Meeting Barbara Frost “near” the PCT was one of my more memorable encounters on that hike.
I had been bushwhacking through thick undergrowth, up and down ridge after ridge. Then, finally, after three hours of heat, sweat, scratches, and obscenities, the glimpse of the sun off metal had drawn me down off the ridge and to the edge of what I later learned was Stump Ranch.
As I drew closer to the source of the glint, a small A-frame house materialized from the trees. I circled the open yard behind a thin cover of branches, warily keeping a lookout for yard dogs.
In the south, I had often stumbled across these rangy canines stretched out in their dusty yards, waiting for their cues to explode from the ground with barks and fierce snarls – protecting their territory. But, instead, all was quiet as I circled to the front of the small house.
Studying the simple structure, I stood on the dirt road out front of the house. Glancing to my left, I did a double-take as I read, “If you can read this, you are in range.” Immediately next to this sign was a small yellow yield sign that read “Cowgirl Crossing.” I stood staring and rereading the signs for a few seconds.
The conflicting messages had me shifting from foot to foot as my fight or flight instincts battled with uncertainty. I struggled to conjure up the image of a sharpshooting cowgirl lying in wait. Indeed, she would empathize with another female and reconsider pulling the trigger. Just the presence of signs indicated she was at least willing to warn me…right?
I moved slowly towards the house, noting the brand new Cadillac parked in the middle of the front yard. The car was parked at the base of what appeared to be a long handicap ramp, stretching over a small, rapidly flowing stream that crossed directly in front of the home.
The open, covered porch was tightly packed with furniture, tools, dishes, and an old electric washing machine (the kind with solid rollers on top) that appeared it may still be in working order. Though crowded, everything was stacked neatly, and there was a sense of tidiness to the porch.
I glanced through a large window to the right of a faded, wooden door. Pausing, I saw an elderly, balding man sitting on what appeared to be a single bed at the back of a small living room. Feeling a bit like a snooper, I immediately stepped back to the left and knocked lightly on the door below the mounted iron horseshoe.
“Come in,” I heard. The voice was muffled and appeared to be that of a female.
“You don’t know me,” I yelled back. She probably received few visitors and assumed I was someone she knew. She lived on a one-way dirt road, so anyone coming out here was coming to visit the only home at the end.
I heard a thumping, dragging sound moving towards the door. That must be a heavy rifle, I thought.
The door opened to a small, wiry, white-haired woman peering up at me from behind her walker. I watched as she flipped up the sunglass clip-on over her thick glasses. Piercing blue eyes that did not waiver peered up at me.
“You are lost,” she stated in a matter-of-fact tone. “Hikers haven’t come through here for years, not since they moved the trail.”
“My name is Ellie,” I said as I offered her my hand.
I was startled as she placed a set of keys in my hand and turned back into the house.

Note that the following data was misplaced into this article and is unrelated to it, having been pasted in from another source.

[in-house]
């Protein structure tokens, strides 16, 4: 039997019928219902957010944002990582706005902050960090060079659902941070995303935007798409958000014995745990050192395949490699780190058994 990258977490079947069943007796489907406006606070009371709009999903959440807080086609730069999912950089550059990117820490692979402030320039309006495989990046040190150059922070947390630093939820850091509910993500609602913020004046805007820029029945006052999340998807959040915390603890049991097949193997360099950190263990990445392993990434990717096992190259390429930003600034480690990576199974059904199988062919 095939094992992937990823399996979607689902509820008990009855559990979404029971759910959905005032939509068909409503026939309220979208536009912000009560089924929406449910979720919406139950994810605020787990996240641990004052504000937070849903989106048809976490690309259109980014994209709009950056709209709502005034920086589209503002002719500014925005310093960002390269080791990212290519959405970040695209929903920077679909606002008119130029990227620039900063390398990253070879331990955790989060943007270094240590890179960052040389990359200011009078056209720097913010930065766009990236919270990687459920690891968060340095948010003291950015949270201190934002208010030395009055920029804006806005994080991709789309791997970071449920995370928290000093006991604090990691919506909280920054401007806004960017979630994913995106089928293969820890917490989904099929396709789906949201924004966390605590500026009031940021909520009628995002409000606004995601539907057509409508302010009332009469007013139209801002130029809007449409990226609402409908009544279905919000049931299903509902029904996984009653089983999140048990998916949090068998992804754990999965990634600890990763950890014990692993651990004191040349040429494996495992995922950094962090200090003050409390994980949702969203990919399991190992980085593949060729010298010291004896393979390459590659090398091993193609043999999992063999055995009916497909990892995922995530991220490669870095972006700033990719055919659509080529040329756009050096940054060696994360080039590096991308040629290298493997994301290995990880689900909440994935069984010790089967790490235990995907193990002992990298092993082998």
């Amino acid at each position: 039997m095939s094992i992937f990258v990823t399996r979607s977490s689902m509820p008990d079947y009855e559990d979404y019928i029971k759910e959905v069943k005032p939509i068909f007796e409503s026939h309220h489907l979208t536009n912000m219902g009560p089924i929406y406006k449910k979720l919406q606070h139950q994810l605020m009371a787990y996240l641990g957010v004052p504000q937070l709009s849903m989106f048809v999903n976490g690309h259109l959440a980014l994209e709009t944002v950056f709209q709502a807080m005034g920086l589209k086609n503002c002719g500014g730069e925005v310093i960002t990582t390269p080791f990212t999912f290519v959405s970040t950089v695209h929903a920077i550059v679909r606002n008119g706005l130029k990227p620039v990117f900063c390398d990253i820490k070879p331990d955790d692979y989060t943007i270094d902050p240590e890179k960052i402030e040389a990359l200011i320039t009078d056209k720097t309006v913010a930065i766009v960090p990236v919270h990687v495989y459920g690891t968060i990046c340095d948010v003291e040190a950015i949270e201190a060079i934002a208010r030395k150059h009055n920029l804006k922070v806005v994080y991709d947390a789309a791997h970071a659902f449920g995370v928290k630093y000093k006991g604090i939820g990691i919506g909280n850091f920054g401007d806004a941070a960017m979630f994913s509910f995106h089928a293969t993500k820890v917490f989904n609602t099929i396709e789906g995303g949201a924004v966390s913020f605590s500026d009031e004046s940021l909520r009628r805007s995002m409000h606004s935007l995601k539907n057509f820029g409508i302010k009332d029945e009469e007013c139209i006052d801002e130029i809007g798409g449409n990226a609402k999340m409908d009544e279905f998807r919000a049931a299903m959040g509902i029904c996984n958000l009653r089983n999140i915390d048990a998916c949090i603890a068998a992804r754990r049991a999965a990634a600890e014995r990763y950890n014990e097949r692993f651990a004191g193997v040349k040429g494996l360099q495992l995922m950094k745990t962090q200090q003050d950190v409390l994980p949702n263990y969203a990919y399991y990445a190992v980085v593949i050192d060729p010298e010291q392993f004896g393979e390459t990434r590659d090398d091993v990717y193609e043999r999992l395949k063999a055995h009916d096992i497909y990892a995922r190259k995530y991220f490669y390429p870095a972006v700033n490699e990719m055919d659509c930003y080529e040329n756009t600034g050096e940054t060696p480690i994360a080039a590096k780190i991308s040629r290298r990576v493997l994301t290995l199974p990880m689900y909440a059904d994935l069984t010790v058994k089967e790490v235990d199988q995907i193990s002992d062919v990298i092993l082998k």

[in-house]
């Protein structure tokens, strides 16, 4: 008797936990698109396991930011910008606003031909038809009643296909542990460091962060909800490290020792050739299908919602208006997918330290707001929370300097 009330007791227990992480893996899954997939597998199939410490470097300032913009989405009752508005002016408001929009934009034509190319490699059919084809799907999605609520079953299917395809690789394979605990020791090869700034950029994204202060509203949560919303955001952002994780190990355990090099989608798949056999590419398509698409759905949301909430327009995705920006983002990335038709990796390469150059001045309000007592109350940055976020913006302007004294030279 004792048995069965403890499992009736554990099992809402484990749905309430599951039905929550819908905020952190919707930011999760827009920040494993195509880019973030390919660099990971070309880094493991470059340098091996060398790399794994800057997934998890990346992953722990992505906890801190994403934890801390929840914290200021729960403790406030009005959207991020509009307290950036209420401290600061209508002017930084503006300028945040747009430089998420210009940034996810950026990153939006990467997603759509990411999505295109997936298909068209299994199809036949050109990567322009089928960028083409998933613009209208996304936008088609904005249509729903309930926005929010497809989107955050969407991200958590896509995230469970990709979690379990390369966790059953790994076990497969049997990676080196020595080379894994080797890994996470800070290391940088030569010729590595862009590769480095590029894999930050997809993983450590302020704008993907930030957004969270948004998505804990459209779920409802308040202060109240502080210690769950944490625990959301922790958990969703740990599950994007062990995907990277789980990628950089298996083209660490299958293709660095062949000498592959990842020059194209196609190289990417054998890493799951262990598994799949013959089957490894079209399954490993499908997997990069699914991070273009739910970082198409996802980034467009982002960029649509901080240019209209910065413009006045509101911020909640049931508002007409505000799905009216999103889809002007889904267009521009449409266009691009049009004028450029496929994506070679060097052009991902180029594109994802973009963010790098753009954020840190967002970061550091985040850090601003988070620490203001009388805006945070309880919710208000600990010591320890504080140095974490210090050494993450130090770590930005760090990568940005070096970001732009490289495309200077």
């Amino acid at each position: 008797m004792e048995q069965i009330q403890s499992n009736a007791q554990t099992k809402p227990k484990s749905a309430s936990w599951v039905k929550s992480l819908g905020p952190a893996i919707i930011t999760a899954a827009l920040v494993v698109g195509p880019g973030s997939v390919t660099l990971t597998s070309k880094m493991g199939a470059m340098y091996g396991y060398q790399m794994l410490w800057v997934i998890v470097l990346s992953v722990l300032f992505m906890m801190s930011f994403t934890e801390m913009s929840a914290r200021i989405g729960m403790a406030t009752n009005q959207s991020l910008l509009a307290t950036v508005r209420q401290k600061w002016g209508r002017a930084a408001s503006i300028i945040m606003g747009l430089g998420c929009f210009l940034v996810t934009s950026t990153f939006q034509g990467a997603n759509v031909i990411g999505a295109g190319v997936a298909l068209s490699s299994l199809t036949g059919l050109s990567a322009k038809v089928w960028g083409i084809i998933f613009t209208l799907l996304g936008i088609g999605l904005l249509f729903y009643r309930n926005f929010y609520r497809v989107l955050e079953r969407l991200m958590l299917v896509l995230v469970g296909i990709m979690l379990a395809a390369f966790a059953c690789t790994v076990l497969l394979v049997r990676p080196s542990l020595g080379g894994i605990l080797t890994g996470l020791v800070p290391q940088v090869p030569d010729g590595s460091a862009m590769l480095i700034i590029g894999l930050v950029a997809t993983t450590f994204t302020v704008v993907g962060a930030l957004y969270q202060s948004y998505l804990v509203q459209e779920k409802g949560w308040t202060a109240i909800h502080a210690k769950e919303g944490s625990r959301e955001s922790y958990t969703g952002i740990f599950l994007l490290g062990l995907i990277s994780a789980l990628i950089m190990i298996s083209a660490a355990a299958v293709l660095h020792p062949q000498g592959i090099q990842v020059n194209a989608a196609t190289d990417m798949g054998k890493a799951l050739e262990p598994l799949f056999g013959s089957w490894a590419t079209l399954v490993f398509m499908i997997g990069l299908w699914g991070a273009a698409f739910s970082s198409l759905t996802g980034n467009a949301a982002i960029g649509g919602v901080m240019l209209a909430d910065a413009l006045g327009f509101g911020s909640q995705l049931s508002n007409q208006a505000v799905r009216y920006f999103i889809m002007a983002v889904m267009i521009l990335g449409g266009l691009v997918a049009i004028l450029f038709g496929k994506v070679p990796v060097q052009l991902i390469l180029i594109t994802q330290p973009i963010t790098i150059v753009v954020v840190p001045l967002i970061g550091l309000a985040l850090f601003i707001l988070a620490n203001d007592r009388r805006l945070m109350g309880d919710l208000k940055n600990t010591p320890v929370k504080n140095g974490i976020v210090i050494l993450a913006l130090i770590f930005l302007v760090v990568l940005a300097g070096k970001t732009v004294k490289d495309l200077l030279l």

“Put your pack in the car’s trunk. We are riding into town.”
“What town?” I said.
“Chester. Are you that lost?” she said.
I stood there grinning. It was my lucky day. Finally, finally, it appeared I would get into town today after all. Now, I just needed to pay attention and find my way back out here tomorrow.
“I am Barbara Frost, and this is Stump Ranch,” I heard the woman say as she slowly moved across the room towards the bed I had seen through the window. The older man was nowhere to be seen.
Mrs. Frost turned slowly to look at me. “See that chest-o-drawers over there. Take the photo album out of the bottom drawer,” she said.
An old brown photo album was at the bottom of the old wooden chest-o-drawer. I sat down on Mrs. Frost’s worn sofa and began paging through pictures of PCT hikers.
I sat staring at glimpses back in time. Hikers with long hair, braids, short shorts, thick leather boots, and heavy external frame packs stared back at me. I pulled out several of the pictures and flipped them over. There were names scrawled across the back of several and dates from the ’70s.
Ms. Frost made her way back to me and slowly sat down next to me on the sofa. She leaned over and looked down at the album for a few moments, studying the pictures as I flipped the pages.
“The trail used to pass through here,” she said. “I also have a box of postcards from those hikers. They would ask for water and sometimes camp near the house,” she said almost wistfully.
I studied these ghosts from the past. They were a more challenging, more rugged version of me, with their fifty-plus pound packs and heavy leather boots. I paged through the plastic sheaths, noting the relaxed, easy postures and confident grins that gazed back at me.
“I often wonder where those hikers are now,” I heard her murmur.
A sad expression flashed briefly across her face. Then, suddenly, she shook her head a little and began to pull herself up with the walker.
“Let’s go. Bring that book with you,” she said abruptly.
“Is your husband coming?” I said, glancing around the room.
“He is my third one. He will be fine,” she said, almost as if being later in the list meant he required less attention than the two before him.